• Low: Grab a strong, sweet Greek coffee (freddo espresso) for €1.50 at a local bar.
  • Middle: Relax at a charming cafe with a cappuccino for €3-€4.
  • High: Specialty coffee shops offering fancy brews or trendy areas can charge €5+.

Beer & Wine

  • Low: Quench your thirst with a local Mythos beer for €3.50 at a local bar.
  • Middle: Enjoy a glass of Greek wine for €5-€7 at a mid-range restaurant.
  • High: Sample craft beers or special vintage wines for €8+ at trendy bars or upscale restaurants.

Exploring Athens: Things to See & Do

Athens throws shade on the idea that ancient cities are boring. Sure, you’ll be gawking at jaw-dropping ruins, but Athens is also a city with a killer street art scene, delicious food, and nightlife that would make Dionysus himself jealous. 

Athens Must Do

  1. Acropolis & Parthenon: Ascend the sacred rock and marvel at the Parthenon, a UNESCO World Heritage Site and the enduring symbol of democracy.
  2. Acropolis Museum: After climbing the Acropolis, delve deeper into its history at this incredible museum filled with awe-inspiring statues and artifacts.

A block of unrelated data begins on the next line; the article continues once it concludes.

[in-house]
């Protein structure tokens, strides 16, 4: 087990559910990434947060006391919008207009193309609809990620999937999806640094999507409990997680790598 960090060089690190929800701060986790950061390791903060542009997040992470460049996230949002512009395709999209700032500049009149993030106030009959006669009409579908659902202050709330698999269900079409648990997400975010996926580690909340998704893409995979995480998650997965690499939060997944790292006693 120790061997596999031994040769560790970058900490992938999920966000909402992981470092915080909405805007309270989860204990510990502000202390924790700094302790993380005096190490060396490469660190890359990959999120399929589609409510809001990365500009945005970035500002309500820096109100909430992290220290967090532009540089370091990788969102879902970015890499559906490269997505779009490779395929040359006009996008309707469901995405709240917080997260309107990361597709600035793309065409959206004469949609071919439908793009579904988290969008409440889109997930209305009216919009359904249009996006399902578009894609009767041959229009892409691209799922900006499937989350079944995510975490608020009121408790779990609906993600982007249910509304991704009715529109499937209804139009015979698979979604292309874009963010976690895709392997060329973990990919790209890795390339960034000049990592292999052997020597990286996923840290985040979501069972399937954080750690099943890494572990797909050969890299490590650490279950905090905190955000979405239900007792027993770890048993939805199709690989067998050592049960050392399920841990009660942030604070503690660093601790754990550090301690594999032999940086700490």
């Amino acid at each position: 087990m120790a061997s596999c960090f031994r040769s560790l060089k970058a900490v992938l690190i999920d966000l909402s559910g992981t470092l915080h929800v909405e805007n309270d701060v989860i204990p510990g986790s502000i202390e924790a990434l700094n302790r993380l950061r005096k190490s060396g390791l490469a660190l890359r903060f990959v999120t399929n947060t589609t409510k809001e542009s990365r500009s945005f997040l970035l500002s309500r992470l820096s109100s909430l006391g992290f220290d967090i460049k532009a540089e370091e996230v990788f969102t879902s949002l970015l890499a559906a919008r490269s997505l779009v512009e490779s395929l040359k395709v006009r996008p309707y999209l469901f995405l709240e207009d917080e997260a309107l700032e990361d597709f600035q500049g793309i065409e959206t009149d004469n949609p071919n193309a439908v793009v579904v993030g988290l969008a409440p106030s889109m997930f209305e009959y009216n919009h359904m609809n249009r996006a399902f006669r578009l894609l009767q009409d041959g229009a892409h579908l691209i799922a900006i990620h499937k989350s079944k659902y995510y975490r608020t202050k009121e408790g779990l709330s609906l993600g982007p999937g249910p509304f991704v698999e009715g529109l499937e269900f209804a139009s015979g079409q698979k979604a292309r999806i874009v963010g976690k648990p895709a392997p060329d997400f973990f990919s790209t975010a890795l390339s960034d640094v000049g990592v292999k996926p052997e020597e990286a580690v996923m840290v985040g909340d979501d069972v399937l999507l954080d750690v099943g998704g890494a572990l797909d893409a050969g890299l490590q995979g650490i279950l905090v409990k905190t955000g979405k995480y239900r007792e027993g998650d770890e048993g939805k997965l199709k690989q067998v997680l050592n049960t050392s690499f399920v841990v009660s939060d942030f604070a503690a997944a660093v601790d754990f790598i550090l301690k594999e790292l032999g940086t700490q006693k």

3. Ancient Agora: Walk where philosophers like Socrates and Plato once strolled in the birthplace of democracy.
  4. Plaka: Get lost in the charming labyrinthine streets of Plaka, a historic district overflowing with shops, cafes, and neoclassical buildings.
  5. Monastiraki Flea Market: Haggle for treasures (or just window shop) at this sprawling flea market, where you can find everything from antiques to handmade souvenirs.
  6. National Archaeological Museum: Immerse yourself in Greece’s glorious past with this massive collection of artifacts spanning millennia.
  7. Temple of Olympian Zeus: Tower over the city at the ruins of this colossal temple dedicated to the king of the gods.
  8. Panathenaic Stadium: Imagine yourself as an ancient Olympian and jog (or stroll) around the stadium that hosted the first modern Olympic Games in 1896.
  9. Philoppapou Hill: Hike up this hill for panoramic views of the city and a chance to explore the imposing Philopappos Monument.
  10. Sunset at a Rooftop Bar: End your day with a cold drink and breathtaking cityscapes from a rooftop bar – the perfect way to toast your Athenian adventure.

Free things to do in Athens

  1. National Garden: Escape the city in this sprawling oasis filled with lush gardens, walking paths, and a small zoo – perfect for a picnic lunch.